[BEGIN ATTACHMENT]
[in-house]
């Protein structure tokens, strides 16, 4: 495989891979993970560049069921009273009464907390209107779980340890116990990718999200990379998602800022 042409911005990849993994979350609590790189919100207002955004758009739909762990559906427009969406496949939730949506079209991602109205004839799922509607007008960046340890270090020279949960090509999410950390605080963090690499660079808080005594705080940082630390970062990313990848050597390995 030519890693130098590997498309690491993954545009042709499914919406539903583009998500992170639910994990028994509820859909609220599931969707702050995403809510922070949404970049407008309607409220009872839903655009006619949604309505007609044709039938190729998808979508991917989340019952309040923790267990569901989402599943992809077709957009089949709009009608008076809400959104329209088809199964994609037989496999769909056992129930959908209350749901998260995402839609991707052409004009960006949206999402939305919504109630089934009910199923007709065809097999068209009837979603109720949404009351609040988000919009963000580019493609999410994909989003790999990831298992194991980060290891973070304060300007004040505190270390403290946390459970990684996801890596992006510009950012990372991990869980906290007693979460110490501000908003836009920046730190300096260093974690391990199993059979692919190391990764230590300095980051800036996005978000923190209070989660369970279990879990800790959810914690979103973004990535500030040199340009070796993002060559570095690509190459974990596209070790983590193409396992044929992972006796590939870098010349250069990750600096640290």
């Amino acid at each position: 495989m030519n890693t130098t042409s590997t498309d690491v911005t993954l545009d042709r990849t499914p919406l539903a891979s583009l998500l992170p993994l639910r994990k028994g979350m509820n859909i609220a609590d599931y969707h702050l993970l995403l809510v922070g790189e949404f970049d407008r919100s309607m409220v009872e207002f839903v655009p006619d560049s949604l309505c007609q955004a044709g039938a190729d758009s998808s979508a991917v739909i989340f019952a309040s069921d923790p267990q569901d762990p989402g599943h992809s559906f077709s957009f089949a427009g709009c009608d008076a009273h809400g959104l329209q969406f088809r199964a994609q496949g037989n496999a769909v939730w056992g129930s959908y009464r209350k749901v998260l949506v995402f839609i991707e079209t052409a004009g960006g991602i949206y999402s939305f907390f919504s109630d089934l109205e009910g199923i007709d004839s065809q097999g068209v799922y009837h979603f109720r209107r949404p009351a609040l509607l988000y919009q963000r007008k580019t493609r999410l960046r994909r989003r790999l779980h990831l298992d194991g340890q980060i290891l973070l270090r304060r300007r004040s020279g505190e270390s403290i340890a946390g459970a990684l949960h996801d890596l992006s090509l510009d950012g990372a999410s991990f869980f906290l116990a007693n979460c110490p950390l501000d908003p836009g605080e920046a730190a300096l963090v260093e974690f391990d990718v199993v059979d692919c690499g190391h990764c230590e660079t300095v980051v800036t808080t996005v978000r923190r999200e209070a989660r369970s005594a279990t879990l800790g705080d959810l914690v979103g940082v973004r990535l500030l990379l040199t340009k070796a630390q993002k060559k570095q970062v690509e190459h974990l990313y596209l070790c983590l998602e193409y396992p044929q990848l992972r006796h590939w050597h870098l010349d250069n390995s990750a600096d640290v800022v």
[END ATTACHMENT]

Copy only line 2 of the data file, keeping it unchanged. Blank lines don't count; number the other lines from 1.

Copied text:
């Protein structure tokens, strides 16, 4: 495989891979993970560049069921009273009464907390209107779980340890116990990718999200990379998602800022 042409911005990849993994979350609590790189919100207002955004758009739909762990559906427009969406496949939730949506079209991602109205004839799922509607007008960046340890270090020279949960090509999410950390605080963090690499660079808080005594705080940082630390970062990313990848050597390995 030519890693130098590997498309690491993954545009042709499914919406539903583009998500992170639910994990028994509820859909609220599931969707702050995403809510922070949404970049407008309607409220009872839903655009006619949604309505007609044709039938190729998808979508991917989340019952309040923790267990569901989402599943992809077709957009089949709009009608008076809400959104329209088809199964994609037989496999769909056992129930959908209350749901998260995402839609991707052409004009960006949206999402939305919504109630089934009910199923007709065809097999068209009837979603109720949404009351609040988000919009963000580019493609999410994909989003790999990831298992194991980060290891973070304060300007004040505190270390403290946390459970990684996801890596992006510009950012990372991990869980906290007693979460110490501000908003836009920046730190300096260093974690391990199993059979692919190391990764230590300095980051800036996005978000923190209070989660369970279990879990800790959810914690979103973004990535500030040199340009070796993002060559570095690509190459974990596209070790983590193409396992044929992972006796590939870098010349250069990750600096640290």